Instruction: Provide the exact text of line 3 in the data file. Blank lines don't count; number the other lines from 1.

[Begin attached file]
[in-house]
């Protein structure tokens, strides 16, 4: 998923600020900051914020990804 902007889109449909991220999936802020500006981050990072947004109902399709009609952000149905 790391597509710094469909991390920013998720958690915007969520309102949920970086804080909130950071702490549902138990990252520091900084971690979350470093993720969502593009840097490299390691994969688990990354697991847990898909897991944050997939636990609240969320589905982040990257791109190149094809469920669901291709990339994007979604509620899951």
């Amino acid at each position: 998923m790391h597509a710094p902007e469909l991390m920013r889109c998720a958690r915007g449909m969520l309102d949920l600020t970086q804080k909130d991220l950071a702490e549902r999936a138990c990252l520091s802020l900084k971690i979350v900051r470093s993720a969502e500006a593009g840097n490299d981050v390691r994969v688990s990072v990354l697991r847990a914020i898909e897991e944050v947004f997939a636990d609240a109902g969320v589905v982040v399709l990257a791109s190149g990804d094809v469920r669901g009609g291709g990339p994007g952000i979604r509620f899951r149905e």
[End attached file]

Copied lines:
């Amino acid at each position: 998923m790391h597509a710094p902007e469909l991390m920013r889109c998720a958690r915007g449909m969520l309102d949920l600020t970086q804080k909130d991220l950071a702490e549902r999936a138990c990252l520091s802020l900084k971690i979350v900051r470093s993720a969502e500006a593009g840097n490299d981050v390691r994969v688990s990072v990354l697991r847990a914020i898909e897991e944050v947004f997939a636990d609240a109902g969320v589905v982040v399709l990257a791109s190149g990804d094809v469920r669901g009609g291709g990339p994007g952000i979604r509620f899951r149905e």